The discovery, published in the journal Neuron, establishes for the first time that microglia can diminish the adverse changes to neural circuitry brought on by the chronic use of and has significant implications for developing an effective treatment for addiction.

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May 19, 2016

Immune cells thought to trigger dementia actually PROTECT against it

Posted by in categories: biotech/medical, neuroscience

A specific type of immune cell, called microglia (green) can help contain amyloid plaques (magenta), the key hallmark of Alzheimer’s disease, thus limiting their damage to surrounding brain cells.

But, Dr Jaime Grutzendler, associate professor of neurology and neuroscience at Yale, said that is no longer thought to be the case, and should signal a new.

He said: ‘It suggests we should be enhancing the function of these immune cells, not trying to suppress it.’

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May 19, 2016

Here’s How to Prevent Half of Cancer Deaths

Posted by in categories: biotech/medical, genetics

Harvard you’re wrong. Why? Harvard needs to explain to all the families with genetic mutations tied to various types of cancer, cancer survivors who carry a genetic mutation, or the workers who were exposed at work to radiation or carcinogens how their smoking caused their cancer when they never smoked in their entire life. However, how do you explain that to the countless million patients, survivors, and loved ones who lost someone to cancer that never smoked or were exposed to smoking.


As many as 40 percent of cancer cases, and half of cancer deaths, come down to things people could easily change, researchers said Thursday.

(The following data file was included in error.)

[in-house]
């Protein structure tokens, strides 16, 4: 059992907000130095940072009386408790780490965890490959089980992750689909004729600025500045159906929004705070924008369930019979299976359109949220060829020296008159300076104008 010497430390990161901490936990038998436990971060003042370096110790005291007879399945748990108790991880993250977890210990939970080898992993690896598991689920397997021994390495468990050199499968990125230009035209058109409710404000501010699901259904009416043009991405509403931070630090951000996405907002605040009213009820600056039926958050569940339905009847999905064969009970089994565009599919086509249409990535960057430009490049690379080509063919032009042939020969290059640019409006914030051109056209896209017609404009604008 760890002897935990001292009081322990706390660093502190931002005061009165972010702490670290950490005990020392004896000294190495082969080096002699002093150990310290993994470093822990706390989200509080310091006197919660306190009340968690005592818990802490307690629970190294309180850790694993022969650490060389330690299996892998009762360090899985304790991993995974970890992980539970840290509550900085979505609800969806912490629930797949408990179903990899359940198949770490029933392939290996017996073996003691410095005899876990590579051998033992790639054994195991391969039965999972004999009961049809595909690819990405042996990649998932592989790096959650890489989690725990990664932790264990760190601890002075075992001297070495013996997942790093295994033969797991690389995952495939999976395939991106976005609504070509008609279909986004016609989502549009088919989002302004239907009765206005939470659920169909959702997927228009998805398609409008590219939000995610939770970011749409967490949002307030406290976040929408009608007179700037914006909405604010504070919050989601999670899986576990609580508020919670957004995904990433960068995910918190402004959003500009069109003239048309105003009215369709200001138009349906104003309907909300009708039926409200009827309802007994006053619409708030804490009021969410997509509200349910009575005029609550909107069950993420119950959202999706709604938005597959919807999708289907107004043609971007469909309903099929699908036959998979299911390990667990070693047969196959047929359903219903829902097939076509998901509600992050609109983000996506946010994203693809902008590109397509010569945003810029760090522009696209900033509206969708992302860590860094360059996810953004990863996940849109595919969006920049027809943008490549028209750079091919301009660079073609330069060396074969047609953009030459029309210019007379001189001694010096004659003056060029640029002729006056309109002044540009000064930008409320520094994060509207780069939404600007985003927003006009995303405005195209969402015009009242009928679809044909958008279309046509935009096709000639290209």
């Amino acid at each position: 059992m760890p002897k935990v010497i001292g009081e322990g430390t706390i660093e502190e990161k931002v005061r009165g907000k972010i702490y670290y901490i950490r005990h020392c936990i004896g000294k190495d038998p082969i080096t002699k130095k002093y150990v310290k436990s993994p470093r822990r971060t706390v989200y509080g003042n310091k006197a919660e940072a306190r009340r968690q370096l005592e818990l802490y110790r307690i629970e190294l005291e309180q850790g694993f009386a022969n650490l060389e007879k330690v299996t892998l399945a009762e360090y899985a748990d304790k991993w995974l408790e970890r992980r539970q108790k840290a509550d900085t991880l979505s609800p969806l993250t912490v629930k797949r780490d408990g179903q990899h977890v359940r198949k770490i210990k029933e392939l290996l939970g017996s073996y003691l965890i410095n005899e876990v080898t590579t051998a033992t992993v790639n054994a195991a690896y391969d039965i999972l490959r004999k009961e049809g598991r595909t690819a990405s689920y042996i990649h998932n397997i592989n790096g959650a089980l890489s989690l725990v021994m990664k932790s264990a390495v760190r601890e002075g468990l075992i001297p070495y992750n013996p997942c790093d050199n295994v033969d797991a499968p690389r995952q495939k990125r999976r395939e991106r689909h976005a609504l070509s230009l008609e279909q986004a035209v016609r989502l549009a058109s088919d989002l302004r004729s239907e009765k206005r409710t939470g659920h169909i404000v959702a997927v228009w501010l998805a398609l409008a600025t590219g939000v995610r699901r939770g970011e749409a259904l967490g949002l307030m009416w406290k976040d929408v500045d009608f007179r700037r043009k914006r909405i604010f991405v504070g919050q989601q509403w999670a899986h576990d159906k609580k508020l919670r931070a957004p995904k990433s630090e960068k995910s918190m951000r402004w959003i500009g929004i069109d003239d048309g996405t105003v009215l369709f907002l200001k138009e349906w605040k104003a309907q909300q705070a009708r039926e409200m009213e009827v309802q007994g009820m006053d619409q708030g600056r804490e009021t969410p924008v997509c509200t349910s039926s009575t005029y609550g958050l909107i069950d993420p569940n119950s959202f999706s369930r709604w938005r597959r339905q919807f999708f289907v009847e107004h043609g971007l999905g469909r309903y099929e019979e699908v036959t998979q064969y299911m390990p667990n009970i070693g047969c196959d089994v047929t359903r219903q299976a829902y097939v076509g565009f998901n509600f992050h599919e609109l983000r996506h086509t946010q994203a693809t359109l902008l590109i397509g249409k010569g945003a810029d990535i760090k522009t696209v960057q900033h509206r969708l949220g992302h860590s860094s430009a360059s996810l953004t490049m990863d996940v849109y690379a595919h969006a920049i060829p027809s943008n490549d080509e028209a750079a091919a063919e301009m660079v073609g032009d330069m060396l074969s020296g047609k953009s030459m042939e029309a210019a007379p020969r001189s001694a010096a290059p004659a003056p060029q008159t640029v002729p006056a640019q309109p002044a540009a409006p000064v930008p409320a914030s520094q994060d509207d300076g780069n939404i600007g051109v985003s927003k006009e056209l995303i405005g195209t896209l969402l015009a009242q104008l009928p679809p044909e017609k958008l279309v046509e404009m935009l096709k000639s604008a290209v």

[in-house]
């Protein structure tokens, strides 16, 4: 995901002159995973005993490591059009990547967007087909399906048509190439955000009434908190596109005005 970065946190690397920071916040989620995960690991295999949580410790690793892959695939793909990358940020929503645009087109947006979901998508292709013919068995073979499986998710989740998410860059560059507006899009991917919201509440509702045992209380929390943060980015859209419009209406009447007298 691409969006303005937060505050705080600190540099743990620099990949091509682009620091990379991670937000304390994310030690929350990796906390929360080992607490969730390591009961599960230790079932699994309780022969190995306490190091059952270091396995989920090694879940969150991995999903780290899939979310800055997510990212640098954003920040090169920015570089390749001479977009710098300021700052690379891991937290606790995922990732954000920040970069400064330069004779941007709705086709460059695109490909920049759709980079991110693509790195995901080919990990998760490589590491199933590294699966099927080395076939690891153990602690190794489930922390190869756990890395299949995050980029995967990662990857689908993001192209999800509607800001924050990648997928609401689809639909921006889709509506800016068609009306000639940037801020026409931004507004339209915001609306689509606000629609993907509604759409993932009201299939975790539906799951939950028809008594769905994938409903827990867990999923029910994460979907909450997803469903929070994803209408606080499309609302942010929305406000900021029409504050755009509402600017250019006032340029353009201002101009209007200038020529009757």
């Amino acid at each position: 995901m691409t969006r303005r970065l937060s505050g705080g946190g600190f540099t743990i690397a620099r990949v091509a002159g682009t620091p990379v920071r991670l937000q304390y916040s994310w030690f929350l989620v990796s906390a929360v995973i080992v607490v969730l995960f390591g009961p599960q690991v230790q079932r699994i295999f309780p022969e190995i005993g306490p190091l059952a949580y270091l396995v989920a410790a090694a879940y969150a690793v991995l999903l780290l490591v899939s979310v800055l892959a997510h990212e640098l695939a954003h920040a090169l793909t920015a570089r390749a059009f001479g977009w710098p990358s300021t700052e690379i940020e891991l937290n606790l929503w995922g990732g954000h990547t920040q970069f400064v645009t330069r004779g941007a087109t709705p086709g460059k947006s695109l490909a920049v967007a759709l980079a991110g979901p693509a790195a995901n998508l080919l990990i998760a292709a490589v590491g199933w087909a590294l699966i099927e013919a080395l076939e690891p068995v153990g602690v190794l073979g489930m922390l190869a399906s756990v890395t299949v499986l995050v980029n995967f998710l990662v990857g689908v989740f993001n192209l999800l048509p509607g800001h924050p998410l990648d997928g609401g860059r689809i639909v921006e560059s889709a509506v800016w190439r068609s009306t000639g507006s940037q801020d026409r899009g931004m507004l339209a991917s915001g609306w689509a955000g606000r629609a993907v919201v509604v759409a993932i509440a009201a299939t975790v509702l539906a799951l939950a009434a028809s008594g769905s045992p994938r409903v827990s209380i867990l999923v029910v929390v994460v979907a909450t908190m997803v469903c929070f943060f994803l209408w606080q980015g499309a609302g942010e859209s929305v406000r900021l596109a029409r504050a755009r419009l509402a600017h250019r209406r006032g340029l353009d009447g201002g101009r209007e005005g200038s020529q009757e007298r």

While Americans often worry about whether chemicals, pollution or other factors out of their control cause cancer, the new analysis shows otherwise: People are firmly in charge of much of their own risk of cancer.

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May 19, 2016

LHC Opens the Quantum Physics Floodgates

Posted by in category: quantum physics

As it restarts its mission to discover weird and exotic things about our universe, the Large Hadron Collider is about to become a firehose of quantum data.

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May 19, 2016

ORNL demonstrates large-scale technique to produce quantum dots

Posted by in categories: electronics, quantum physics, solar power, sustainability

Q-Dots ORNL style.


VIDEO: A method to produce significant amounts of semiconducting nanoparticles for light-emitting displays, sensors, solar panels and biomedical applications has gained momentum with a demonstration by researchers at Oak Ridge National… view more

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May 19, 2016

New device steps toward isolating single electrons for quantum computing

Posted by in categories: computing, particle physics, quantum physics

Finally, some well deserved recogonition to Argonne Natl. Labs in their efforts on QC with the Univ. Of Chicago.


If biochemists had access to a quantum computer, they could perfectly simulate the properties of new molecules to develop novel drugs in ways that would take the fastest existing computers decades.

Electrons represent an ideal quantum bit, with a “spin” that when pointing up can represent a 0 and down can represent a 1. Such bits are small—even smaller than an atom—and because they do not interact strongly, they can remain quantum for long periods. However, exploiting electrons as qubits also poses a challenge because they must be trapped and manipulated. Which is exactly what David Schuster, assistant professor of physics, and his collaborators at UChicago, Argonne National Laboratory and Yale University have done.